During the month of June, it is a good time to visit Sugar Hill, New Hampshire and its surrounding communities. After days of cold and rainy weather, the sun actually came out last Wednesday (June 7) and we headed north, traveling beyond the White Mountains. It is a pleasant drive up Route 93 from Concord, New Hampshire and in a few hours, we found ourselves in the community of Sugar Hill just in time for the "Celebration of Lupines."

Lupines growing near Pearl Lake in Sugar Hill, NH - photo by James Cummings


First we stopped at the famous "Polly's Pancake Parlor," known for milling all of their own grains (except for white flour which they purchase from King Arthur); and for making their own sweet Maple syrup and Maple sugar. The menu has a memorable selection of different gourmet pancakes one can order. The dining room is spacious and was not too crowded on a weekday. The food was delicious. In fact, it was so good, we bought some pancake mix to bring home, along with some bacon! Good thing we remembered to bring the cooler!

The Sugar Hill Sampler - photo by James Cummings


After that late breakfast, we traveled a little distance away on the same road to the "Sugar Hill Sampler," a gift shop, and a museum of artifacts that have been in the care of the Aldrich family who settled the acreage 7 generations ago! I always enjoy looking in the gift shop, even when I am not enticed to open my wallet. Actually, I did purchase a couple of little things that struck my fancy.

Just up the road from there is Harman's Country Store. Jim went in and bought some cheddar cheese (which we had planned to do beforehand and which is why we had brought the cooler in the first place). There is a small post office next to Harman's should anyone want to mail home a postcard or two to friends or family.

Bird on a Lupine plant - photo by James Cummings


Of course, the main draw this time of year are the Lupines of Sugar Hill. The flowers can be seen in four hues:  pink, white, lavender, and deep purple. They grow wild along the roadsides, in yards, and in meadows. In fact, the Sampler sells seeds for the flowers. They do not bloom the first year. It is only in the  second year that blossoms appear. They also do not grow well in hot climates, preferring the cool mountain air. We planted some seeds one year and the plants did not withstand the heat of central New Hampshire.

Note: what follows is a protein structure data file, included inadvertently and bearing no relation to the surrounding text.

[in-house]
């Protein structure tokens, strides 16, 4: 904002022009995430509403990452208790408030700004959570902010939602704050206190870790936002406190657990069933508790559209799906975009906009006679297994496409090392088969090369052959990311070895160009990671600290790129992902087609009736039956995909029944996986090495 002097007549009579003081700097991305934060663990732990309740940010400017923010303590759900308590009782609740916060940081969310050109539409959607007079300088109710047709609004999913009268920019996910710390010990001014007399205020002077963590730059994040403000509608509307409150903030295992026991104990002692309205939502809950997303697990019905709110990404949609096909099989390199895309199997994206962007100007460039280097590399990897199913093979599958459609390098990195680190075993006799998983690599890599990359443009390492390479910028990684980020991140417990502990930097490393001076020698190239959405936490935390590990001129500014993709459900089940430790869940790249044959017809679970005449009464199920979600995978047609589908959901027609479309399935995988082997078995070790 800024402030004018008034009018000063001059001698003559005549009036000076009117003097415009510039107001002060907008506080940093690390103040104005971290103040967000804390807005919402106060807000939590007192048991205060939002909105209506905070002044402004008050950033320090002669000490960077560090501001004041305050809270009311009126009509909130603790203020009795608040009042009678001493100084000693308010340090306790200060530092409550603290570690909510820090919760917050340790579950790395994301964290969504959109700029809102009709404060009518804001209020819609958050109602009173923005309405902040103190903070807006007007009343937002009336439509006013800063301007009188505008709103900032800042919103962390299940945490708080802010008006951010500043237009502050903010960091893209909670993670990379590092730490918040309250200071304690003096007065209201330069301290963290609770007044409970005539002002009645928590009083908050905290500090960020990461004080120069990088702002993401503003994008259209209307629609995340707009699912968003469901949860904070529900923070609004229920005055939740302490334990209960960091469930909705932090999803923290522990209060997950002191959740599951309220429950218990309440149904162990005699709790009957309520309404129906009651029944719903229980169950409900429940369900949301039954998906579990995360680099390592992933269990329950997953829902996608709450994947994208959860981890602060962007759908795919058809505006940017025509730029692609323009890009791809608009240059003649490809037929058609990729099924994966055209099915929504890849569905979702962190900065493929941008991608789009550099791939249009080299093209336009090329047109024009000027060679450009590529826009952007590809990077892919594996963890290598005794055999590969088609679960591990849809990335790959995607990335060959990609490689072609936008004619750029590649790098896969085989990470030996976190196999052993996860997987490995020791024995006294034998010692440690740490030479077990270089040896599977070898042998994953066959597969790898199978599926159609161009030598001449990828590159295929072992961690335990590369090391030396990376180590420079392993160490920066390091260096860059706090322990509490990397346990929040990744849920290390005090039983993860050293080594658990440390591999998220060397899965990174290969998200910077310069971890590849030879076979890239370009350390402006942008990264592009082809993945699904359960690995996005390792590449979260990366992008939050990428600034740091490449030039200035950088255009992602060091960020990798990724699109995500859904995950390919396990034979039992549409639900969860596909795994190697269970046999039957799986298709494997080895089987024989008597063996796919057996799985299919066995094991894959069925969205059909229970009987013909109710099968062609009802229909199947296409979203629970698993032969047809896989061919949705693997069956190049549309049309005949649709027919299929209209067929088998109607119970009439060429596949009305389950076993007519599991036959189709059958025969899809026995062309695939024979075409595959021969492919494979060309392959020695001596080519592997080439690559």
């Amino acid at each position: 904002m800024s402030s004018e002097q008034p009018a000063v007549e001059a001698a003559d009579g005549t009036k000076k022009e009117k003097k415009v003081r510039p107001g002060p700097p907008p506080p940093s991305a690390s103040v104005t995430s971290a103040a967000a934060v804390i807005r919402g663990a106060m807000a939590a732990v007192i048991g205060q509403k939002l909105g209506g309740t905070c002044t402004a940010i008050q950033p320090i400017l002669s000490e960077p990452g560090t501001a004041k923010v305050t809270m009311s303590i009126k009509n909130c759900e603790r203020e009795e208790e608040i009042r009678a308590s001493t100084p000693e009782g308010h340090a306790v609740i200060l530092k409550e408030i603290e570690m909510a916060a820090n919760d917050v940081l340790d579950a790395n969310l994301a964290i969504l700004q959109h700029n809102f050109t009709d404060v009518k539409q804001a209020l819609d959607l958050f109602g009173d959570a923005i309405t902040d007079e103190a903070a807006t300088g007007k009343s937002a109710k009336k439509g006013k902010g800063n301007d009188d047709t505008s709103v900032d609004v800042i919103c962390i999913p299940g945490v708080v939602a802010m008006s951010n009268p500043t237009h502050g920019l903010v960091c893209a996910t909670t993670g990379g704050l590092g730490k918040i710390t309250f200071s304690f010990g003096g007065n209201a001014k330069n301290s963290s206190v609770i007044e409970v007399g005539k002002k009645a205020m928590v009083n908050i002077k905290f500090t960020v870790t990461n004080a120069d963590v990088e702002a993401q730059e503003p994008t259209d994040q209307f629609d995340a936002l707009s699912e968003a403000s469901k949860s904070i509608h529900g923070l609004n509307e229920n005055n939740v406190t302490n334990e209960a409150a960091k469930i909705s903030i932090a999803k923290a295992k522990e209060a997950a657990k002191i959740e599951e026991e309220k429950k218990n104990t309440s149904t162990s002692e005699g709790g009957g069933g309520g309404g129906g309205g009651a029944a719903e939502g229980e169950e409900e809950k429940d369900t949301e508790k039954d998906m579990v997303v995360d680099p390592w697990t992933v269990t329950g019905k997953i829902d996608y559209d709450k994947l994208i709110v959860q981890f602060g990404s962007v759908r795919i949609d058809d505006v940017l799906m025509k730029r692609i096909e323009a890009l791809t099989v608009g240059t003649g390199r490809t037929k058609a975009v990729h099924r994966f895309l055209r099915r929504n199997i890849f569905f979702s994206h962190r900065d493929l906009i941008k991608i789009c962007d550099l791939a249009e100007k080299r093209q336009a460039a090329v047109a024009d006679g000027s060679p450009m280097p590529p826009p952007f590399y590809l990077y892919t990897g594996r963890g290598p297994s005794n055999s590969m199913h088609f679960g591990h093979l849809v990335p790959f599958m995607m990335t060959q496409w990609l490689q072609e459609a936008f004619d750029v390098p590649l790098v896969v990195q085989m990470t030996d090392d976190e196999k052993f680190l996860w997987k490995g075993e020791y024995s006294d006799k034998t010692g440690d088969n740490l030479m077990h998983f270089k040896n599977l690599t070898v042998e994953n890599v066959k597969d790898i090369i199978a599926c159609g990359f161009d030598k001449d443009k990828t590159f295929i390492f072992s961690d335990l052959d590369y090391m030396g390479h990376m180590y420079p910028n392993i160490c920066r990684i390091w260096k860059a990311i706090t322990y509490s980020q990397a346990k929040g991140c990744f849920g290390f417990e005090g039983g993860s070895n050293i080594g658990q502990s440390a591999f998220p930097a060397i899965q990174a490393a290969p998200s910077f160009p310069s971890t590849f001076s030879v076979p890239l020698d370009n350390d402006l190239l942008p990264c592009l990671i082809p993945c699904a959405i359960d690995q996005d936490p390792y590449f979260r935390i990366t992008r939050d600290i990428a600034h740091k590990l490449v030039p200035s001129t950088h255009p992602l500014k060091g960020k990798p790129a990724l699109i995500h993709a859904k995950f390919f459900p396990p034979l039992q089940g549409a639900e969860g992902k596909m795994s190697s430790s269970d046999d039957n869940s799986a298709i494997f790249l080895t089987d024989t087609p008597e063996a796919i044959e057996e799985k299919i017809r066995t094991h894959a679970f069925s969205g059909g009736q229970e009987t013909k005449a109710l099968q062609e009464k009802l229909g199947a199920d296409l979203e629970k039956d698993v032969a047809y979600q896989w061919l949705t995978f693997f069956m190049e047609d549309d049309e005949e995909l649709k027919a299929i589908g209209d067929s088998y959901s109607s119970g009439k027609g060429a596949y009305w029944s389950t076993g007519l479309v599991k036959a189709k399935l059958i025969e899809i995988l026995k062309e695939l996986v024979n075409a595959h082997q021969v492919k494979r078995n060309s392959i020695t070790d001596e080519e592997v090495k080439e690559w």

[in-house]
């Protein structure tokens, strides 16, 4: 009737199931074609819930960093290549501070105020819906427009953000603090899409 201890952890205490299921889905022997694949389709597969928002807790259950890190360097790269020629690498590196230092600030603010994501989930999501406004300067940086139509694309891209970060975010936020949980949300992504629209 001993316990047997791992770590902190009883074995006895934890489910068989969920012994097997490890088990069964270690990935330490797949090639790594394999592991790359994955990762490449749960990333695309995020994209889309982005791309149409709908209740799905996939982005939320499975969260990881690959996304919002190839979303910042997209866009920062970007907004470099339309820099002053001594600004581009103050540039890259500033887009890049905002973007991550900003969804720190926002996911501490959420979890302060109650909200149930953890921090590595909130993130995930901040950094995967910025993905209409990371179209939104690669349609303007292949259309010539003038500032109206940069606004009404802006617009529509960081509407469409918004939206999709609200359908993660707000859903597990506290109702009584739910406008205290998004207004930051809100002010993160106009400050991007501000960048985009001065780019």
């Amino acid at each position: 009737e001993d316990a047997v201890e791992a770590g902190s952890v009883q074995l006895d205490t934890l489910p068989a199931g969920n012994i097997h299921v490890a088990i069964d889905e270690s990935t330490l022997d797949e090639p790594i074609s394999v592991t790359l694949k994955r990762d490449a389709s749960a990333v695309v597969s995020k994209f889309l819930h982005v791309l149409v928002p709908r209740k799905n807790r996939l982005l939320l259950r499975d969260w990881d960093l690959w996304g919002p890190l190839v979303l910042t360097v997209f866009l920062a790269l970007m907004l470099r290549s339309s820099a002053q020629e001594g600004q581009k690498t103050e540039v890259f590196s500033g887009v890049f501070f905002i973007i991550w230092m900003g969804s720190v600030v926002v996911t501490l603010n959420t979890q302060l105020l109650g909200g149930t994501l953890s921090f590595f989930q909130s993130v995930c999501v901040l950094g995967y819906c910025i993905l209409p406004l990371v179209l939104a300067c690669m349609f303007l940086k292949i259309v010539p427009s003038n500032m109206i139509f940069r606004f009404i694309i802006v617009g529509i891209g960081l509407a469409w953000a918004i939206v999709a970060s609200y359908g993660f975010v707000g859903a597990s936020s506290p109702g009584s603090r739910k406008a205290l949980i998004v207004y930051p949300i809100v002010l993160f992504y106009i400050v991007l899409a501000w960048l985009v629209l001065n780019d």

Someone has written a poem to "Lady Lupine"


Sugar Hill is the postcard-perfect setting with views of the White Mountains. At the Sampler, there is a field of Lupines which features a walking trail that has poetry and inspirational thoughts on markers along the way. A day in the mountains was just what we needed to feel refreshed. If you are looking for quiet entertainment, Sugar Hill is the place to head during the week. If you wait until the weekends, there are concerts, talks, and wagon rides through the Sampler's field.



Tuesday, June 6, 2017

"The Little House and Tall Pine Tree" Quilt

My birthday gift package from Germany included a photo of a new quilt by Tamara Shpolyanska titled "The Little House and Tall Pine Tree." It measures 47" x 57" and was made in Chemnitz, Germany, finished in May 2017.

Tamara Shpolyanska holding a flower

"The Little House and Tall Pine Tree"


She had suggested the quilt as a project for her quilt group in Chemnitz in November 2016. In June 2017, there is an exhibition of the group's quilts at the "Citicenter." I love the cheerfulness of this quilt and the use of orange and blue, complementary colors. The "tree" motif is repeated in the borders. I always enjoy seeing Tamara's work and it is no surprise that she continues to inspire her quilting students!